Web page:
This is not a disease for women only, even though you very rarely hear about it.
Less than 1% of all breast cancer diagnoses are men. That number is rising over the years and men don’t typically seek treatment as fast as women because they don’t know that they need to. With men delaying treatment, the cancer is usually in an advanced stage and their outcomes and success rates are much lower.
In 2005 the male breast cancer death rate was approximately 25% of all men diagnosed. The death rate is possibly due to a delay between the first finding of the lump to diagnosis and treatment. Many men don’t know that they can even have breast cancer and therefore don’t get excited when they find a lump. Basically the larger the lump, the more advanced the disease is.
According to the National Institute of Health, in the United States in 2009 approximately 1910 men were diagnosed with breast cancer and 440 died due to the malignancy. There has been an increase in the numbers of breast cancer, approximately a 26% increase in the time period between 1973 and 1998. Those are firm numbers and the continuing research indicates that the numbers are rising. The rates of male breast cancer among black males are higher than that of whites and Asian pacific islanders in the United States. In a presentation at the World Health Organization in 2006, male breast cancer increased world wide at the rate of 26% in the time period between 1986 and 2006. These dates seem to be old compared to us now in 2012, but it takes that long to gather all the information.
The majority of male breast cancer is diagnosed due to the finding of a lump, dimpling of the nipple, or breast discharge. Typically mammograms are not performed on men since they lack the density in the breast to be able to use the equipment. Needle biopsies are commonly used to diagnose the cancer. It has also been found that married men tend to be diagnosed earlier and have a better prognosis since they catch the cancer earlier.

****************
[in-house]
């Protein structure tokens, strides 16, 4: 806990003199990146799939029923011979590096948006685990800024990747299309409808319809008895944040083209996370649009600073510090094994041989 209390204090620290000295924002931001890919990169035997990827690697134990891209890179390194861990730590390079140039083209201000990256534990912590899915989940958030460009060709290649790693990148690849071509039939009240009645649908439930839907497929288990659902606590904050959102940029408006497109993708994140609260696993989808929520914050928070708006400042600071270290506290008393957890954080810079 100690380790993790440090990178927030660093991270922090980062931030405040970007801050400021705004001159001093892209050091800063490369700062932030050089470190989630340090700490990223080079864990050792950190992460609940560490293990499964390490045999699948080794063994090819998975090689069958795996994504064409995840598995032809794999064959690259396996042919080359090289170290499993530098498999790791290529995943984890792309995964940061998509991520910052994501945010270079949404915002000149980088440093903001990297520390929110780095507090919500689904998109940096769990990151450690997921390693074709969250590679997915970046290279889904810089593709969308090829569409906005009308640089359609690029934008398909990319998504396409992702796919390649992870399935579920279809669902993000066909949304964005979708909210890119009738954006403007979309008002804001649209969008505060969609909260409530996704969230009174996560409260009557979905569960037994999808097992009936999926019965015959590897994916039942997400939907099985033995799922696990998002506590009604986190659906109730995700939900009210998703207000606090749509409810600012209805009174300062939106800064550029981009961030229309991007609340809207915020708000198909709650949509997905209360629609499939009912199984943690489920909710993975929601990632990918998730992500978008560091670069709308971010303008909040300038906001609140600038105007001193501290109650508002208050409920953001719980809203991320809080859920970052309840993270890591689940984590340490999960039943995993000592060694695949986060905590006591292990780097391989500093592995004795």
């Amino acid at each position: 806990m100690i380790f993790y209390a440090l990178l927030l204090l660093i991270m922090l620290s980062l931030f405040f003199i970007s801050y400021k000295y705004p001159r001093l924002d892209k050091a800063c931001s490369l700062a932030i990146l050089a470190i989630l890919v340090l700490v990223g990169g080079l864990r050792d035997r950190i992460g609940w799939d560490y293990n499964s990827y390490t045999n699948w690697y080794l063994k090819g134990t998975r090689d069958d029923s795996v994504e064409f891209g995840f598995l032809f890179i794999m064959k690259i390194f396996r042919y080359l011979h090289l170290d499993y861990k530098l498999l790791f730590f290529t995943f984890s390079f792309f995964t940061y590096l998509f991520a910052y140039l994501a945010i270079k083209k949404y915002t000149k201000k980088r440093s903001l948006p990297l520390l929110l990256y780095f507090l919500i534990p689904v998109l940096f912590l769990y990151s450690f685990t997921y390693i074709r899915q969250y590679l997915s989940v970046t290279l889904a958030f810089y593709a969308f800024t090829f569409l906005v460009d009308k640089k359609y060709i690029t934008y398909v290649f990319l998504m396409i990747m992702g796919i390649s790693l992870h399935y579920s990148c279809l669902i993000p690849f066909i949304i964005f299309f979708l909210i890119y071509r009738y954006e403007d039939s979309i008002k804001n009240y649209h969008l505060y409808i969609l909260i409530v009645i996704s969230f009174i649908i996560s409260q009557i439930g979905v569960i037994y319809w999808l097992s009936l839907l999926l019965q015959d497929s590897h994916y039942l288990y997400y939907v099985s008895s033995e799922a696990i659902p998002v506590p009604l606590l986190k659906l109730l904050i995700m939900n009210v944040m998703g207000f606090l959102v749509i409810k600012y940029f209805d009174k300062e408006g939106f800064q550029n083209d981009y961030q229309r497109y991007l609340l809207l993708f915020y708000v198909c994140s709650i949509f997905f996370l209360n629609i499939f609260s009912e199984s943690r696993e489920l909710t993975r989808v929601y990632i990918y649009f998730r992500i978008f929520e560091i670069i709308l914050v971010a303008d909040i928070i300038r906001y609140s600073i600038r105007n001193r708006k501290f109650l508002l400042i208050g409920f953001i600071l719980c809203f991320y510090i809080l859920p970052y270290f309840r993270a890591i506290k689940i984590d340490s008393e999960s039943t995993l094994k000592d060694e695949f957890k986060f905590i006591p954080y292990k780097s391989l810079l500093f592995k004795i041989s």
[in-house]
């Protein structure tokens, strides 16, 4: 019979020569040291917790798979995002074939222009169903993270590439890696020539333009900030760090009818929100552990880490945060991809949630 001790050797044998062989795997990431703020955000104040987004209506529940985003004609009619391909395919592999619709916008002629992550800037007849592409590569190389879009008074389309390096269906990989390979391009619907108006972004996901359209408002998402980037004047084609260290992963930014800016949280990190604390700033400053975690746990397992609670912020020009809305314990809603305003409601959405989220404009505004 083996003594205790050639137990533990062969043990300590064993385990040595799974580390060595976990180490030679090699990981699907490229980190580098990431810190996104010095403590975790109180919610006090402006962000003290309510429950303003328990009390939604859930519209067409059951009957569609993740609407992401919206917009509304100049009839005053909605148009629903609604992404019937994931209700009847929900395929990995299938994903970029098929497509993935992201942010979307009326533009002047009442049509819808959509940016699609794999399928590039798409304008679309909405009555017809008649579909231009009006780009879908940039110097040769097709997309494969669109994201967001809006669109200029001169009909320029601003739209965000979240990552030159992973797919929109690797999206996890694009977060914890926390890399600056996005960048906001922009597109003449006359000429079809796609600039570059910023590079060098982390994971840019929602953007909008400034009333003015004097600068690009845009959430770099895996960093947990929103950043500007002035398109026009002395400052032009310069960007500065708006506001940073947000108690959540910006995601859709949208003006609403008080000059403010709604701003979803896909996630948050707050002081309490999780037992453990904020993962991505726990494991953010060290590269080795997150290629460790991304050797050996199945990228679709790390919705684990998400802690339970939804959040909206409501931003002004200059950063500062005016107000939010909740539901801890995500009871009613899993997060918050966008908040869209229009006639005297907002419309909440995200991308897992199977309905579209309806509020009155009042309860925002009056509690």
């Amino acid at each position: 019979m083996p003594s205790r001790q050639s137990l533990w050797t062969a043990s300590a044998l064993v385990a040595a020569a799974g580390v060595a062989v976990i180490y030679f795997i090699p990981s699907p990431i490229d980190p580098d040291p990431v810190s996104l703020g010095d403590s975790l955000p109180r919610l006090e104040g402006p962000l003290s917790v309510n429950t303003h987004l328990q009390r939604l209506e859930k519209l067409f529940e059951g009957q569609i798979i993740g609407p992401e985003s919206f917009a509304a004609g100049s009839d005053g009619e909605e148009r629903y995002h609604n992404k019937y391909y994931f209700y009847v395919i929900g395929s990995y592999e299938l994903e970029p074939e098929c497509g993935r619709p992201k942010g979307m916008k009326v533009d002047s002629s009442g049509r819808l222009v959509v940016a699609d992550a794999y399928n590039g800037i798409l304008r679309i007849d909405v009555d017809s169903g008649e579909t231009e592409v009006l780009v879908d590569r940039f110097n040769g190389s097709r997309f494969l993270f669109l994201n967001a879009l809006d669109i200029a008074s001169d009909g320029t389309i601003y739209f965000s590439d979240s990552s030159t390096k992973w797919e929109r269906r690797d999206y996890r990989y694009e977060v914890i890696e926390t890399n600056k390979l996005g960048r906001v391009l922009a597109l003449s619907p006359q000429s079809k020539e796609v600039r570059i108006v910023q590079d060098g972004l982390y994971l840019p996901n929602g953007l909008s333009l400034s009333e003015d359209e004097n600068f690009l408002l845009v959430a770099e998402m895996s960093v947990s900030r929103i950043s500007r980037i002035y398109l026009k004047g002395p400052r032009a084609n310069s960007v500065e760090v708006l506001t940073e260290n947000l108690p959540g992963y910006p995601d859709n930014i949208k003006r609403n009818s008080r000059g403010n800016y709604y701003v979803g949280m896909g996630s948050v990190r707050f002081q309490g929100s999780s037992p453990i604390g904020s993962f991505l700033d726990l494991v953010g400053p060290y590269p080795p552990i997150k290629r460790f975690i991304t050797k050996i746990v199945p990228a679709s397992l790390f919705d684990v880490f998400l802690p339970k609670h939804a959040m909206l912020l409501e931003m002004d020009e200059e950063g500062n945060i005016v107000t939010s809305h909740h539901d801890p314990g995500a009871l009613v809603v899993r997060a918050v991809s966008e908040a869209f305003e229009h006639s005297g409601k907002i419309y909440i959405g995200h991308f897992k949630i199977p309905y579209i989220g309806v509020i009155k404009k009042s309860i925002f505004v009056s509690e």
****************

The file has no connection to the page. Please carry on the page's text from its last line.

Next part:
Male breast cancer is treated much in the same way as female breast cancer. There is a lack of research in this area because the numbers are relatively low. There are few clinical trials and reports available due to the rarity of the disease and much of the research has been based off of female breast cancer. Mastectomies and lymph node removal are common as is treatment with radiation and chemotherapy. In the earlier studies, many of the men found to have breast cancer were elderly from 60 to 80 years of age. Current case studies are showing that males as young as 39 are being diagnosed.
Risk factors for male development of breast cancer include obesity, alcohol intake, family history of breast cancer, and environmental exposure to estrogens from diet and household products.
The general public still believes that breast cancer is only affecting females. With the current breast cancer campaigns, male breast cancer is still not as known as it could be. There is a pink and blue ribbon campaign that has been developed by the John W. Nick Foundation that is aimed at promoting breast cancer awareness in males. As the male numbers are rising, the general public needs to educated.
So ladies, when you are having your intimate moments with the man you love, it’s not all about him checking you for lumps; it’s time to repay the favor.